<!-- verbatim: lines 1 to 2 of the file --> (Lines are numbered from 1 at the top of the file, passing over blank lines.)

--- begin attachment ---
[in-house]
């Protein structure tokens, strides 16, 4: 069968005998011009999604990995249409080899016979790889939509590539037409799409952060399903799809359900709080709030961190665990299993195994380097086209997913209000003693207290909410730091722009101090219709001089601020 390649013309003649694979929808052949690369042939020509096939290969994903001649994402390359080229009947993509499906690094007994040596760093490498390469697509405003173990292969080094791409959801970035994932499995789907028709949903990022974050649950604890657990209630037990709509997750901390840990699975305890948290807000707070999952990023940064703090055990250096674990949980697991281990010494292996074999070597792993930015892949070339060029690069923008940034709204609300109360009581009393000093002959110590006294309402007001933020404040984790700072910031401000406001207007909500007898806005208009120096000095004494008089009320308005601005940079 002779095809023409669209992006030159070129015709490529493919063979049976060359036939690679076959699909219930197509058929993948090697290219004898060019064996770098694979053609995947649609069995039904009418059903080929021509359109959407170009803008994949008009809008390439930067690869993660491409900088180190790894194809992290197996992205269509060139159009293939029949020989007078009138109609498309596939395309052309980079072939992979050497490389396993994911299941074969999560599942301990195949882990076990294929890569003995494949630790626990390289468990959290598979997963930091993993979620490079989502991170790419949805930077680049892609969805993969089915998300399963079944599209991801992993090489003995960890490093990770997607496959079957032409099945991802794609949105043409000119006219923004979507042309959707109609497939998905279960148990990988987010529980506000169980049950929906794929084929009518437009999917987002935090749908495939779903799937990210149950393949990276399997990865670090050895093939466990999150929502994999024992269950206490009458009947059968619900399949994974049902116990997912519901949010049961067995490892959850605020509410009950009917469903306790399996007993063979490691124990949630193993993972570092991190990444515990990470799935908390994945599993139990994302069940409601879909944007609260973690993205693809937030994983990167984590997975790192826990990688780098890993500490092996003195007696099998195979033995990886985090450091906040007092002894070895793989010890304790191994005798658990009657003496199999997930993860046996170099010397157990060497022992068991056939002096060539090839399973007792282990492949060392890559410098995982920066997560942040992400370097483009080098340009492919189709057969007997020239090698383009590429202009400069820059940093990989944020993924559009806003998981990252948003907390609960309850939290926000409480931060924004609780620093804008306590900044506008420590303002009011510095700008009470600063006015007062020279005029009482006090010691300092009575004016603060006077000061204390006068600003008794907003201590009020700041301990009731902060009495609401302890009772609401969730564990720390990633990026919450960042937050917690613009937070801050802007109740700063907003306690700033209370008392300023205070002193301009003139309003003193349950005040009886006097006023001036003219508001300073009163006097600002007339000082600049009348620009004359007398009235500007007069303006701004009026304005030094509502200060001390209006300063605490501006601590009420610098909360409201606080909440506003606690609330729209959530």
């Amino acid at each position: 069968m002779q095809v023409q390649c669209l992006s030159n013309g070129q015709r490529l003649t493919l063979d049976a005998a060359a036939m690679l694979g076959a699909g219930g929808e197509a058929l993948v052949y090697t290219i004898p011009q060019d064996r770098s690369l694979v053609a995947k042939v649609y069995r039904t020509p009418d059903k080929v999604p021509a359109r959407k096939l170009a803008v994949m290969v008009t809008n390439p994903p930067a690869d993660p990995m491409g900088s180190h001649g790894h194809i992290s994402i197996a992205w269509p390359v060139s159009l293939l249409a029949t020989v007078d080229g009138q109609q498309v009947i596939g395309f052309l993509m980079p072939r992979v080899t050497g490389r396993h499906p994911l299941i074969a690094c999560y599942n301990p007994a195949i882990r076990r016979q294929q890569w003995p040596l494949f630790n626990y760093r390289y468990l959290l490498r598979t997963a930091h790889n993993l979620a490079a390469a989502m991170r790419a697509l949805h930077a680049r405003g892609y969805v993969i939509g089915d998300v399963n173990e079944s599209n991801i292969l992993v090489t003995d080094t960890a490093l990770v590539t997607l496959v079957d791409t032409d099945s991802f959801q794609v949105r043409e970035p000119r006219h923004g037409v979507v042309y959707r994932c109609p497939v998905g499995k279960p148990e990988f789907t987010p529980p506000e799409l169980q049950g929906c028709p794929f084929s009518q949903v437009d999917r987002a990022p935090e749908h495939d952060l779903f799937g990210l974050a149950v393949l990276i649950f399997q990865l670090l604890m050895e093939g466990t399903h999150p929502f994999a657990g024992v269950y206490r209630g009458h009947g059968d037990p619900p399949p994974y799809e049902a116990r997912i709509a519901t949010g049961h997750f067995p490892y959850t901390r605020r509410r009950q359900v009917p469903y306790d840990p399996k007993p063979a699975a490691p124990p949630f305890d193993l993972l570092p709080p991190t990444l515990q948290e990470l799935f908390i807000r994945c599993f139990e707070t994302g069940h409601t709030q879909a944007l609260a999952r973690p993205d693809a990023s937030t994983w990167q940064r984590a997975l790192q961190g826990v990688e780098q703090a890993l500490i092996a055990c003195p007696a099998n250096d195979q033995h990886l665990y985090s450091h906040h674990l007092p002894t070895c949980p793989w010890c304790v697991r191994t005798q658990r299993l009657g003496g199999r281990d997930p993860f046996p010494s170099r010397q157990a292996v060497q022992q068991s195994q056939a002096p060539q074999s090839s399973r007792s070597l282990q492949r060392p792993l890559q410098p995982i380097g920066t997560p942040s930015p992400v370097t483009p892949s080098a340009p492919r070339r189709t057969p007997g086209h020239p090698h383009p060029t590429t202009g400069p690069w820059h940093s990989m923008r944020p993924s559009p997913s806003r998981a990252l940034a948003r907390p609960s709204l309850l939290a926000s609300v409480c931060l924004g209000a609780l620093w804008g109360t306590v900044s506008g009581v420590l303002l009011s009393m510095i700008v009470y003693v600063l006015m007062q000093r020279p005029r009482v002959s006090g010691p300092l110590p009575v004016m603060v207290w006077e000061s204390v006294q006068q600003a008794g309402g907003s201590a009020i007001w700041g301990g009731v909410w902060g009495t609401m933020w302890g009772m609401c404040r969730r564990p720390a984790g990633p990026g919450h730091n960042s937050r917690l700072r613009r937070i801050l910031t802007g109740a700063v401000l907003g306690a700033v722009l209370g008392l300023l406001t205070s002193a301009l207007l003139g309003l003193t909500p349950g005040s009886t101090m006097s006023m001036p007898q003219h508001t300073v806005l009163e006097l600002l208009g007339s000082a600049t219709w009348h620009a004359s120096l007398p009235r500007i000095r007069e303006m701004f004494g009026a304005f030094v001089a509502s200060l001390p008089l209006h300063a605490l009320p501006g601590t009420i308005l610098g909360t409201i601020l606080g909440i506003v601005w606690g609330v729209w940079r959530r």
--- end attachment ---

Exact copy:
[in-house]
């Protein structure tokens, strides 16, 4: 069968005998011009999604990995249409080899016979790889939509590539037409799409952060399903799809359900709080709030961190665990299993195994380097086209997913209000003693207290909410730091722009101090219709001089601020 390649013309003649694979929808052949690369042939020509096939290969994903001649994402390359080229009947993509499906690094007994040596760093490498390469697509405003173990292969080094791409959801970035994932499995789907028709949903990022974050649950604890657990209630037990709509997750901390840990699975305890948290807000707070999952990023940064703090055990250096674990949980697991281990010494292996074999070597792993930015892949070339060029690069923008940034709204609300109360009581009393000093002959110590006294309402007001933020404040984790700072910031401000406001207007909500007898806005208009120096000095004494008089009320308005601005940079 002779095809023409669209992006030159070129015709490529493919063979049976060359036939690679076959699909219930197509058929993948090697290219004898060019064996770098694979053609995947649609069995039904009418059903080929021509359109959407170009803008994949008009809008390439930067690869993660491409900088180190790894194809992290197996992205269509060139159009293939029949020989007078009138109609498309596939395309052309980079072939992979050497490389396993994911299941074969999560599942301990195949882990076990294929890569003995494949630790626990390289468990959290598979997963930091993993979620490079989502991170790419949805930077680049892609969805993969089915998300399963079944599209991801992993090489003995960890490093990770997607496959079957032409099945991802794609949105043409000119006219923004979507042309959707109609497939998905279960148990990988987010529980506000169980049950929906794929084929009518437009999917987002935090749908495939779903799937990210149950393949990276399997990865670090050895093939466990999150929502994999024992269950206490009458009947059968619900399949994974049902116990997912519901949010049961067995490892959850605020509410009950009917469903306790399996007993063979490691124990949630193993993972570092991190990444515990990470799935908390994945599993139990994302069940409601879909944007609260973690993205693809937030994983990167984590997975790192826990990688780098890993500490092996003195007696099998195979033995990886985090450091906040007092002894070895793989010890304790191994005798658990009657003496199999997930993860046996170099010397157990060497022992068991056939002096060539090839399973007792282990492949060392890559410098995982920066997560942040992400370097483009080098340009492919189709057969007997020239090698383009590429202009400069820059940093990989944020993924559009806003998981990252948003907390609960309850939290926000409480931060924004609780620093804008306590900044506008420590303002009011510095700008009470600063006015007062020279005029009482006090010691300092009575004016603060006077000061204390006068600003008794907003201590009020700041301990009731902060009495609401302890009772609401969730564990720390990633990026919450960042937050917690613009937070801050802007109740700063907003306690700033209370008392300023205070002193301009003139309003003193349950005040009886006097006023001036003219508001300073009163006097600002007339000082600049009348620009004359007398009235500007007069303006701004009026304005030094509502200060001390209006300063605490501006601590009420610098909360409201606080909440506003606690609330729209959530």